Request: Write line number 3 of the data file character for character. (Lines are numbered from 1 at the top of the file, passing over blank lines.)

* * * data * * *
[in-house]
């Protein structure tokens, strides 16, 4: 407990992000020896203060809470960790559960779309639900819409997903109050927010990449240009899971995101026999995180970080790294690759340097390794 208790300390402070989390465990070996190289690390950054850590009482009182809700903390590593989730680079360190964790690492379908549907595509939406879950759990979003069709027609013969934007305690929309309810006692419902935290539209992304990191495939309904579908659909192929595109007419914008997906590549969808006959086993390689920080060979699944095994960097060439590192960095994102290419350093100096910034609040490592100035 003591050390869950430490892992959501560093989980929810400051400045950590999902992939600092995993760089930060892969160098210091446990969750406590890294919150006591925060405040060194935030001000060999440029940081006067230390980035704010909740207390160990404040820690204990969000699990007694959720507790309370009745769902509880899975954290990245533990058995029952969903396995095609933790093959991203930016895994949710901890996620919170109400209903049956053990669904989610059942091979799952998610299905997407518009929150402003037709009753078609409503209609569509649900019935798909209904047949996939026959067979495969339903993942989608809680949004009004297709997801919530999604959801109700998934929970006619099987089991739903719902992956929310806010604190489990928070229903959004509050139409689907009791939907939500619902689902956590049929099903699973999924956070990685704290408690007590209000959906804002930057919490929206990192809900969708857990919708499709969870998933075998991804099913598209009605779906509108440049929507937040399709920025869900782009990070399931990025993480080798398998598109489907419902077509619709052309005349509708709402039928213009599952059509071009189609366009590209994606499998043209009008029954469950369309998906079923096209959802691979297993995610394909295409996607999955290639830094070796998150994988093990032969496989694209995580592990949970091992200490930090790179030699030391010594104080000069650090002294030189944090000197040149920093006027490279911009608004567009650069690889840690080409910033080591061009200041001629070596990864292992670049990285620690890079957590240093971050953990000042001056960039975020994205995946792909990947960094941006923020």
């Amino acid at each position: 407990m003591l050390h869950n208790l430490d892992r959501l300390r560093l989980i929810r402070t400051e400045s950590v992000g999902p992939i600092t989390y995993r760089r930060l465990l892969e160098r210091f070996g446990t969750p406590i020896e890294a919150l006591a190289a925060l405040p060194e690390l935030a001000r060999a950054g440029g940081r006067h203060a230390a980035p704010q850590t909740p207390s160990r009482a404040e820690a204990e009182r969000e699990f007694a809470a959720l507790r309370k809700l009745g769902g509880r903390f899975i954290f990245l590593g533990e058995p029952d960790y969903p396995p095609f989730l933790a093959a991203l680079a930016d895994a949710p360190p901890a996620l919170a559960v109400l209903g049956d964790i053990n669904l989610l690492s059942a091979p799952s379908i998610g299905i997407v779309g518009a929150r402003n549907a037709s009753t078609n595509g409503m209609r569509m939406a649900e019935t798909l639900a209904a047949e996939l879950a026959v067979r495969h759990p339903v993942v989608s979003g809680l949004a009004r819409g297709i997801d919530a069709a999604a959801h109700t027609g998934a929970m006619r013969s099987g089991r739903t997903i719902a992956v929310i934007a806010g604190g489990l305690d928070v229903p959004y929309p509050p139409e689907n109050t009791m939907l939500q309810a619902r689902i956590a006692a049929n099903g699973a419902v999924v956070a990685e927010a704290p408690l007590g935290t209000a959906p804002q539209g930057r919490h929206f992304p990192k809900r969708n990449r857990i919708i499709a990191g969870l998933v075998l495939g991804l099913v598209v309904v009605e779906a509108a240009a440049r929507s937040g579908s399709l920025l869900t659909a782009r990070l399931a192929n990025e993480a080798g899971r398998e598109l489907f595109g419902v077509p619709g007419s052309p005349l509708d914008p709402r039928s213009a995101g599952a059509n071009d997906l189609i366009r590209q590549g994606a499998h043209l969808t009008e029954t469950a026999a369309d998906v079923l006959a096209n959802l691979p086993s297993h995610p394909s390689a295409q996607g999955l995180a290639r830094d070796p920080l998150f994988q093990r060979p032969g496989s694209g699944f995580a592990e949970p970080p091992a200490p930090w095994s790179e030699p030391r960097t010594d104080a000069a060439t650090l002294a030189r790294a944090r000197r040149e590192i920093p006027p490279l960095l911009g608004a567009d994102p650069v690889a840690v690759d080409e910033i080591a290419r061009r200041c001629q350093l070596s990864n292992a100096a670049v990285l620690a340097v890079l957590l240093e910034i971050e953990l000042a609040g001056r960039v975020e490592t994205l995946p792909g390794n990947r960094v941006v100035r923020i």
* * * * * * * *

């Amino acid at each position: 407990m003591l050390h869950n208790l430490d892992r959501l300390r560093l989980i929810r402070t400051e400045s950590v992000g999902p992939i600092t989390y995993r760089r930060l465990l892969e160098r210091f070996g446990t969750p406590i020896e890294a919150l006591a190289a925060l405040p060194e690390l935030a001000r060999a950054g440029g940081r006067h203060a230390a980035p704010q850590t909740p207390s160990r009482a404040e820690a204990e009182r969000e699990f007694a809470a959720l507790r309370k809700l009745g769902g509880r903390f899975i954290f990245l590593g533990e058995p029952d960790y969903p396995p095609f989730l933790a093959a991203l680079a930016d895994a949710p360190p901890a996620l919170a559960v109400l209903g049956d964790i053990n669904l989610l690492s059942a091979p799952s379908i998610g299905i997407v779309g518009a929150r402003n549907a037709s009753t078609n595509g409503m209609r569509m939406a649900e019935t798909l639900a209904a047949e996939l879950a026959v067979r495969h759990p339903v993942v989608s979003g809680l949004a009004r819409g297709i997801d919530a069709a999604a959801h109700t027609g998934a929970m006619r013969s099987g089991r739903t997903i719902a992956v929310i934007a806010g604190g489990l305690d928070v229903p959004y929309p509050p139409e689907n109050t009791m939907l939500q309810a619902r689902i956590a006692a049929n099903g699973a419902v999924v956070a990685e927010a704290p408690l007590g935290t209000a959906p804002q539209g930057r919490h929206f992304p990192k809900r969708n990449r857990i919708i499709a990191g969870l998933v075998l495939g991804l099913v598209v309904v009605e779906a509108a240009a440049r929507s937040g579908s399709l920025l869900t659909a782009r990070l399931a192929n990025e993480a080798g899971r398998e598109l489907f595109g419902v077509p619709g007419s052309p005349l509708d914008p709402r039928s213009a995101g599952a059509n071009d997906l189609i366009r590209q590549g994606a499998h043209l969808t009008e029954t469950a026999a369309d998906v079923l006959a096209n959802l691979p086993s297993h995610p394909s390689a295409q996607g999955l995180a290639r830094d070796p920080l998150f994988q093990r060979p032969g496989s694209g699944f995580a592990e949970p970080p091992a200490p930090w095994s790179e030699p030391r960097t010594d104080a000069a060439t650090l002294a030189r790294a944090r000197r040149e590192i920093p006027p490279l960095l911009g608004a567009d994102p650069v690889a840690v690759d080409e910033i080591a290419r061009r200041c001629q350093l070596s990864n292992a100096a670049v990285l620690a340097v890079l957590l240093e910034i971050e953990l000042a609040g001056r960039v975020e490592t994205l995946p792909g390794n990947r960094v941006v100035r923020i």